Shorkie: The Perfect Dog Breed for Families

Top 17 Tips for Future Shorkie Owners

“Shih Tzu Yorkie Mix”

Weight 5-15
Height 6-14
Lifespan 12-16
Coat Colors Blue, Red, Black, Brown, Fawn, White
Coat Traits Medium to Long Length, Silky, Wavy, Hypoallergenic
Temperament Playful, Affectionate, Cuddlers, Friendly, Outgoing

The Shorkie, also known as the Shorkie Tzu or Yorkie Tzu, is a designer dog breed that’s sure to spark interest everywhere it goes. The Shorkie is a small breed formed from the Yorkshire Terrier and the Shih Tzu.

This combination produces an energetic pup that comes in any combination of blue, red, black, brown, fawn, or white. Not only is the coat of this pup colorful and beautiful, but it’s also medium to long in length and has low shedding tendencies that are desirable for many families.

Another plus is that the Shorkie is hypoallergenic, making them suitable for people with allergies. Meanwhile, their heights range from 6-14 inches, and weights range from 5-15 pounds, depending on their genes and diet.

With proper care, your Shorkie should have a healthy lifespan of 12-16 years! Although their grooming needs are high, for Shorkie owners willing to take on this challenge, there are plenty of rewards waiting ahead!

Shorkie Generations

The Shorkie is a relatively new breed, and as such, it’s important to understand the different generations of this mixed breed dog. In this blog post, we’ll take a look at the F1, F1B, and F2 generations of the Shorkie.

F1 Generation

The first generation of Shorkies is produced by breeding a purebred Shih Tzu and a purebred Yorkshire Terrier. This generation is also known as an F1 pup. These dogs will vary in appearance and temperament depending on which parent breed they take after.

F1B Generation

The F1B generation of Shorkies is produced by breeding a Shorkie back to either purebred Shih Tzu or Yorkie parents. This type of breeding helps ensure that the puppies have more consistent characteristics than those from the first generation.

F2 Generation

The third generation of Shorkie puppies is known as an “F2”. This type of Shorkie is produced by breeding two F1B dogs together.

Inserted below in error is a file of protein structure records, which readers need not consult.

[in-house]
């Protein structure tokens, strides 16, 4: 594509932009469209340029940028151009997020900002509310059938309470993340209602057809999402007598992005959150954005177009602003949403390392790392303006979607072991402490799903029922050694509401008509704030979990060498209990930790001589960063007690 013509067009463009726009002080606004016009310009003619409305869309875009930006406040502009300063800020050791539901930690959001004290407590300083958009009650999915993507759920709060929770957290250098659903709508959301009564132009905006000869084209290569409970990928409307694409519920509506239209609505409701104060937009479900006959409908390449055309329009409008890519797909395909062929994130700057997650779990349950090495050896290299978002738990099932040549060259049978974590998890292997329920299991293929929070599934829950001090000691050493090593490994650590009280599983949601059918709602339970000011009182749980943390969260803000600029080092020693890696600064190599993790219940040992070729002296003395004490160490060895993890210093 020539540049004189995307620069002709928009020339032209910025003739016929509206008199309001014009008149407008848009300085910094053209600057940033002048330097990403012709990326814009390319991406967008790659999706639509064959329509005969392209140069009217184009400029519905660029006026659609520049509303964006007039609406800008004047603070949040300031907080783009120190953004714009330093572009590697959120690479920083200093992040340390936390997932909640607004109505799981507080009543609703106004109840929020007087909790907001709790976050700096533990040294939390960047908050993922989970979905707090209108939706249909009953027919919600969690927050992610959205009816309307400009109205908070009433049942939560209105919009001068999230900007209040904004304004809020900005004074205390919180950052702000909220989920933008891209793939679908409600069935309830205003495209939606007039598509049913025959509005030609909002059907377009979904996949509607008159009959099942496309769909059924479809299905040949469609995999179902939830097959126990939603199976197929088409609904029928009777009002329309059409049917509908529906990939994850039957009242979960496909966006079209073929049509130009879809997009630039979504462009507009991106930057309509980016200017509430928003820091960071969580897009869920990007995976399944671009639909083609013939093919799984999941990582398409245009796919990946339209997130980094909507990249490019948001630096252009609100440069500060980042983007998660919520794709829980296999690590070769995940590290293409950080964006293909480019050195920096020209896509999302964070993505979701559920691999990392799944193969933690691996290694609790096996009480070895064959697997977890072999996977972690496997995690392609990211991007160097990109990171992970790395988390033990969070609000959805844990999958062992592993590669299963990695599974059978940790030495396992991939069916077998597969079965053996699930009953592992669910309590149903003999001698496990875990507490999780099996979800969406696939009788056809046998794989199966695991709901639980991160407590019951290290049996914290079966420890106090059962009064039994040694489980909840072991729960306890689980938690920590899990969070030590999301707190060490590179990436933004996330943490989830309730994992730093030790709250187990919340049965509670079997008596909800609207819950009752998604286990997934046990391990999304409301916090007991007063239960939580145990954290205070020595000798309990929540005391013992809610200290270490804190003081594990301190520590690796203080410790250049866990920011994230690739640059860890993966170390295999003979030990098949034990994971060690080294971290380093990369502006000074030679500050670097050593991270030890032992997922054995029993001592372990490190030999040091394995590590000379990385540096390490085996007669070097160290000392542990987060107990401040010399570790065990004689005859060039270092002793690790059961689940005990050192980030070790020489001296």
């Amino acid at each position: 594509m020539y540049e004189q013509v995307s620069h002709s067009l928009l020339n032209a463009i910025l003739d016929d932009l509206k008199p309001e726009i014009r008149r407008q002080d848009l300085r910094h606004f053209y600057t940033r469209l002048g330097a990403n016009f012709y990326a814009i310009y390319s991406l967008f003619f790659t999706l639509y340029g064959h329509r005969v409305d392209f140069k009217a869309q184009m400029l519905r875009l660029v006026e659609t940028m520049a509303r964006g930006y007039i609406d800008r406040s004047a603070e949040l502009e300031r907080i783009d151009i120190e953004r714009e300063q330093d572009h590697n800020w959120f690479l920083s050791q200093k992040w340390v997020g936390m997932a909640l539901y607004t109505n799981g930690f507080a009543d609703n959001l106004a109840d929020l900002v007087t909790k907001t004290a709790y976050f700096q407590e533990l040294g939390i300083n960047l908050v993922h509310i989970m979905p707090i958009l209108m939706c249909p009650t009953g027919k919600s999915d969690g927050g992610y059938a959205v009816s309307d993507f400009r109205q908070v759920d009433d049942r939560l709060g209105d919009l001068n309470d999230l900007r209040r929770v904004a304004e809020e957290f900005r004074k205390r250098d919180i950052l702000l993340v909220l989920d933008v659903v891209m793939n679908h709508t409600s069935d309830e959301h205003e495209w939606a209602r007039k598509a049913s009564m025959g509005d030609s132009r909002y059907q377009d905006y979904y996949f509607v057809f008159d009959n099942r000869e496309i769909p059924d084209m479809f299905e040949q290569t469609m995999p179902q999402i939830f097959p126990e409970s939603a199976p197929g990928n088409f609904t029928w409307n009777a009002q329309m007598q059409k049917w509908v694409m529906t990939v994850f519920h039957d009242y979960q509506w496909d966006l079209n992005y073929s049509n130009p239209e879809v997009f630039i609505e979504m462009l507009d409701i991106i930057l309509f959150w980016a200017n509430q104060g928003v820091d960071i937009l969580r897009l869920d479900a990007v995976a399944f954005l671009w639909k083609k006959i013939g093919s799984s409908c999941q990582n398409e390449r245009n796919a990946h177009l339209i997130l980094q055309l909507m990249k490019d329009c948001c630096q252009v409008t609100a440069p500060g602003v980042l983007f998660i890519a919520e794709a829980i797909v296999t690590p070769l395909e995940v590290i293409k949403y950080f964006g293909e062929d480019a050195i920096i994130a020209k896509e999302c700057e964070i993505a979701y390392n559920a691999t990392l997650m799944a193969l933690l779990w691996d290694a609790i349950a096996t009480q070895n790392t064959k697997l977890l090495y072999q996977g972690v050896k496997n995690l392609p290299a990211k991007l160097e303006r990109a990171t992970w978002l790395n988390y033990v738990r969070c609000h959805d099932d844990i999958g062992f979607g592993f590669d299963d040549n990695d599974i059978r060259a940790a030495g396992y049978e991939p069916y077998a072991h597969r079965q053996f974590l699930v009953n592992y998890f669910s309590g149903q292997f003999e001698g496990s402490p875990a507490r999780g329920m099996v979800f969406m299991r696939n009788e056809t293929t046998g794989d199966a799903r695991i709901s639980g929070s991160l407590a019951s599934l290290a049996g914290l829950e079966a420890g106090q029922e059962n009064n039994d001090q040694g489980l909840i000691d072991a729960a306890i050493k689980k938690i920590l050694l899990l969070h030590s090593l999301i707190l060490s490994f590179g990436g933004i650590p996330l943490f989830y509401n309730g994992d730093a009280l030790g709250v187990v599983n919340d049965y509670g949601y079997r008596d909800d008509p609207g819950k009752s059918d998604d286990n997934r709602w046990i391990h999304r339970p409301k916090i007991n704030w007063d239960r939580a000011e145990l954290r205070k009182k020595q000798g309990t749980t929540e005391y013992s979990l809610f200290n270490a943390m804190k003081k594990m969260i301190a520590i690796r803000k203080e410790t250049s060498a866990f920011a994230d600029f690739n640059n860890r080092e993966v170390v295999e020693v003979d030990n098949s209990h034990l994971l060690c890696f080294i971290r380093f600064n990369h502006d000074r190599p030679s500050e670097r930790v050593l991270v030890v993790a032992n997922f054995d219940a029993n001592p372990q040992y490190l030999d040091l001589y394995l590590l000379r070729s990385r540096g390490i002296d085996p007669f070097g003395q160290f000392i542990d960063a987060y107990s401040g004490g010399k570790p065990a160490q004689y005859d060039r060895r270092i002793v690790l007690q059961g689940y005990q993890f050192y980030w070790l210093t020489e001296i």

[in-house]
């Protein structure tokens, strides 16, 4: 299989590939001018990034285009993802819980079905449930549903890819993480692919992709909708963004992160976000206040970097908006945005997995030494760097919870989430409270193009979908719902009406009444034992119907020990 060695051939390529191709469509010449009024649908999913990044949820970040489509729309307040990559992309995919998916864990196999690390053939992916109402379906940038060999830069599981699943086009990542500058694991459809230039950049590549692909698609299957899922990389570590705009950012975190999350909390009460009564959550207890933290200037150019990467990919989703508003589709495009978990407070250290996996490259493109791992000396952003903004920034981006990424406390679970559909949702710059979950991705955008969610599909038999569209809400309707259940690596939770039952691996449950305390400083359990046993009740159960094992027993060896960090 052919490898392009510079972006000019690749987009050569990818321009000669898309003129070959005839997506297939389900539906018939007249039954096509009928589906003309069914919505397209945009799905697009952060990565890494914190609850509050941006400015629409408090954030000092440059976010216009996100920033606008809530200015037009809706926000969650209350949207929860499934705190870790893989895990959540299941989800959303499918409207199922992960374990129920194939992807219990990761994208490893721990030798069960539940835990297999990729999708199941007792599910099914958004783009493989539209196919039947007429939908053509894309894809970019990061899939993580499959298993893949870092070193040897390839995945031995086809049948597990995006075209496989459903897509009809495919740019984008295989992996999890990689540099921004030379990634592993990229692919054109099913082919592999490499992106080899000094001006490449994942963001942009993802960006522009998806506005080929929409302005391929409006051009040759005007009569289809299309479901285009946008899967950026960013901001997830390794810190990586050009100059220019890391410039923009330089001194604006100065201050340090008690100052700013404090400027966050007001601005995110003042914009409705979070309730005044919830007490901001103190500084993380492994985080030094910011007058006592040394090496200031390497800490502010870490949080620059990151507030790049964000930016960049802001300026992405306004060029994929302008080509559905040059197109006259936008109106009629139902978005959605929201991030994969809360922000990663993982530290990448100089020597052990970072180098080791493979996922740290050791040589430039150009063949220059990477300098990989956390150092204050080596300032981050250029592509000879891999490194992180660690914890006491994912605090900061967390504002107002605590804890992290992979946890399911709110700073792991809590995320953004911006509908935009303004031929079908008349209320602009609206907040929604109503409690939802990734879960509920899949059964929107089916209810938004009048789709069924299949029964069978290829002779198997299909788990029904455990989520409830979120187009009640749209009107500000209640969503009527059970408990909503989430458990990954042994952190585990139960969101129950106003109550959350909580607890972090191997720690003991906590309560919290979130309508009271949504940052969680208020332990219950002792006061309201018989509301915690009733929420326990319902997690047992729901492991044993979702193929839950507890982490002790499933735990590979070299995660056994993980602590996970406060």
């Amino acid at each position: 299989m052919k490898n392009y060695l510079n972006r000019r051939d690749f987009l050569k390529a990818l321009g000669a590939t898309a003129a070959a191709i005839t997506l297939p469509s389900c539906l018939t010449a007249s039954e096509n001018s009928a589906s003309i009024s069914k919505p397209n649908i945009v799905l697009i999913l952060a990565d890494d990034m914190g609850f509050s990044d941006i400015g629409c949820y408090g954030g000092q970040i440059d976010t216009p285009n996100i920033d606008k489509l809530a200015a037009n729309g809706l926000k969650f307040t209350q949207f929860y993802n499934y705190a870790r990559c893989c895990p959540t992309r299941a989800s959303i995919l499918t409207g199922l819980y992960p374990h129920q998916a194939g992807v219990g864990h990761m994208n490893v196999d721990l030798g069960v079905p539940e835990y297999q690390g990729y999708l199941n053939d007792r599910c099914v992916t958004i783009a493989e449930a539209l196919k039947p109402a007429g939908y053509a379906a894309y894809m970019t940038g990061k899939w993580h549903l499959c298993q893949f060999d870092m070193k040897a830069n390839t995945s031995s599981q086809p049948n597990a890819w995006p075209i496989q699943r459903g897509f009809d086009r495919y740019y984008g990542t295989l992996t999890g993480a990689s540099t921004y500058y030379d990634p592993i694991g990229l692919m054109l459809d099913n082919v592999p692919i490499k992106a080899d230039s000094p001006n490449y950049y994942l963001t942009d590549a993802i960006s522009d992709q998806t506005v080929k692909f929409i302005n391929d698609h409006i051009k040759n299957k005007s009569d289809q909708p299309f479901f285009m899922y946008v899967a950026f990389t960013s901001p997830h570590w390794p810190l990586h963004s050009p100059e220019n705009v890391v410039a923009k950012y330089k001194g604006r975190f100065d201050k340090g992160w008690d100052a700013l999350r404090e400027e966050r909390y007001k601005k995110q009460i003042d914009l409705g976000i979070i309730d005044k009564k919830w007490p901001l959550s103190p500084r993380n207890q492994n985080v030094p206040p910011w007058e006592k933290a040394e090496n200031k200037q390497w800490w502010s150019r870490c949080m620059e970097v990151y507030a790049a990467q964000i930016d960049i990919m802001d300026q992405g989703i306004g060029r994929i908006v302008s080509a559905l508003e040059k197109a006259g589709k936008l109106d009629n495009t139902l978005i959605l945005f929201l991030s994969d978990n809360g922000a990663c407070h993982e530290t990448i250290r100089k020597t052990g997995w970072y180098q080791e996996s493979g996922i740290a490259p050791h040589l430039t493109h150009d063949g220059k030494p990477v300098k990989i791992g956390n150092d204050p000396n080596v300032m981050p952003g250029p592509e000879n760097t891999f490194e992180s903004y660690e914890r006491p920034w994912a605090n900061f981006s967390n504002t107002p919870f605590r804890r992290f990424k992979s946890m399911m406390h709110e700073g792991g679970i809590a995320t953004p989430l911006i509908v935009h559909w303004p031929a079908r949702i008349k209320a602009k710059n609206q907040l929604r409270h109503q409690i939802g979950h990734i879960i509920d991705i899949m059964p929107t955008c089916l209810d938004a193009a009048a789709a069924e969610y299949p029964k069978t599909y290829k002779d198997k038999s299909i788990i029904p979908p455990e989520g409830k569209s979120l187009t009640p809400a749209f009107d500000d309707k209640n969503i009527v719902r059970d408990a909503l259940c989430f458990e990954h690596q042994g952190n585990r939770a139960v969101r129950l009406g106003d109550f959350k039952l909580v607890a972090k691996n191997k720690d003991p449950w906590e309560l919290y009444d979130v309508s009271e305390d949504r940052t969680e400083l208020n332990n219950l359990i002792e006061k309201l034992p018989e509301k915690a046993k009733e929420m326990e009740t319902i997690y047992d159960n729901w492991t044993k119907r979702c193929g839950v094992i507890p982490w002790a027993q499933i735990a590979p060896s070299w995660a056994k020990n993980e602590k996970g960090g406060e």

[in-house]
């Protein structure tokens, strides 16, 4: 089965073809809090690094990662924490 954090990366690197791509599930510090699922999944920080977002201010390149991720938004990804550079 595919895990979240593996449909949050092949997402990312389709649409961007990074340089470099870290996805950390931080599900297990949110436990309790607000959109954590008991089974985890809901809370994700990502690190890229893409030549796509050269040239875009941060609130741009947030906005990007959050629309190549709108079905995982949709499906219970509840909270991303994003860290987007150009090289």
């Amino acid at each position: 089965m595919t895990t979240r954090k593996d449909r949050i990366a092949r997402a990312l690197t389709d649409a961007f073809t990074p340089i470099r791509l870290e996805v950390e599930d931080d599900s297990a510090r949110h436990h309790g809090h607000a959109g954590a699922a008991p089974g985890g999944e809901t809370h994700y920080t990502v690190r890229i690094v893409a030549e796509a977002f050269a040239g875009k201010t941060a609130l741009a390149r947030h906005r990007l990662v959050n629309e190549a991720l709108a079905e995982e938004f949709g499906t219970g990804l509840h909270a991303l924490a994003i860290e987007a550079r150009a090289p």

The resulting puppies will be much more predictable in terms of their appearance and temperament than either the first or second generations, making them ideal for those looking for a specific look or personality trait in their pet.

Overall, understanding the different types of generations in the world of these little dogs can be confusing at first, but it’s essential to know how they all work together to create these amazing animals!

With proper care and attention, any one of these generations can make for an excellent pet companion! Just make sure you get one from a reputable breeder. Responsible breeders will give you all the information you need.

Shorkie History

The Shorkie is a relatively new designer breed, only becoming popular in the United States for about 10 years. This Shih Tzu Yorkie mix is a devoted companion dog and makes the family home a happier home!

The intention of crossing these two breeds was to create a small, friendly dog with an attractive appearance that would make an ideal lapdog and companion.

The American Canine Hybrid Club (ACHC) recognizes the Shorkie as an official breed, while the American Kennel Club (AKC) does not because they are not purebred dogs. However, both organizations recognize the two parent breeds – the Yorkshire Terrier and the Shih Tzu – so you can be sure that your pup will have all of their characteristics.